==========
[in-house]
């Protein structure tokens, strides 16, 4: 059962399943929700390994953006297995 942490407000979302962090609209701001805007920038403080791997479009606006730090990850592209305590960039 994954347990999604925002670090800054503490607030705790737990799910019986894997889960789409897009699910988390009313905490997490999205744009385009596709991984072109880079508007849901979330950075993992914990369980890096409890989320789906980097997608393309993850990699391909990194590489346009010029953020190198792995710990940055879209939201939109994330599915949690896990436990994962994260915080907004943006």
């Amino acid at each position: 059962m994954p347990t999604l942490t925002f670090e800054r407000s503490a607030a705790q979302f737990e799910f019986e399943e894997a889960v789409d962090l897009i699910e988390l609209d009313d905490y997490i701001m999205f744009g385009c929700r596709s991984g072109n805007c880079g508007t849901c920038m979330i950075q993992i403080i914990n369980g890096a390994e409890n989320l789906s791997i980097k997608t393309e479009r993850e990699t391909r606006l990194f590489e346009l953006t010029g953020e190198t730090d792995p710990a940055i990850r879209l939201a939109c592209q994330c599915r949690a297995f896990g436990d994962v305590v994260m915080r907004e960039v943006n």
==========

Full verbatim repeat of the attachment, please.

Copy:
[in-house]
């Protein structure tokens, strides 16, 4: 059962399943929700390994953006297995 942490407000979302962090609209701001805007920038403080791997479009606006730090990850592209305590960039 994954347990999604925002670090800054503490607030705790737990799910019986894997889960789409897009699910988390009313905490997490999205744009385009596709991984072109880079508007849901979330950075993992914990369980890096409890989320789906980097997608393309993850990699391909990194590489346009010029953020190198792995710990940055879209939201939109994330599915949690896990436990994962994260915080907004943006």
């Amino acid at each position: 059962m994954p347990t999604l942490t925002f670090e800054r407000s503490a607030a705790q979302f737990e799910f019986e399943e894997a889960v789409d962090l897009i699910e988390l609209d009313d905490y997490i701001m999205f744009g385009c929700r596709s991984g072109n805007c880079g508007t849901c920038m979330i950075q993992i403080i914990n369980g890096a390994e409890n989320l789906s791997i980097k997608t393309e479009r993850e990699t391909r606006l990194f590489e346009l953006t010029g953020e190198t730090d792995p710990a940055i990850r879209l939201a939109c592209q994330c599915r949690a297995f896990g436990d994962v305590v994260m915080r907004e960039v943006n």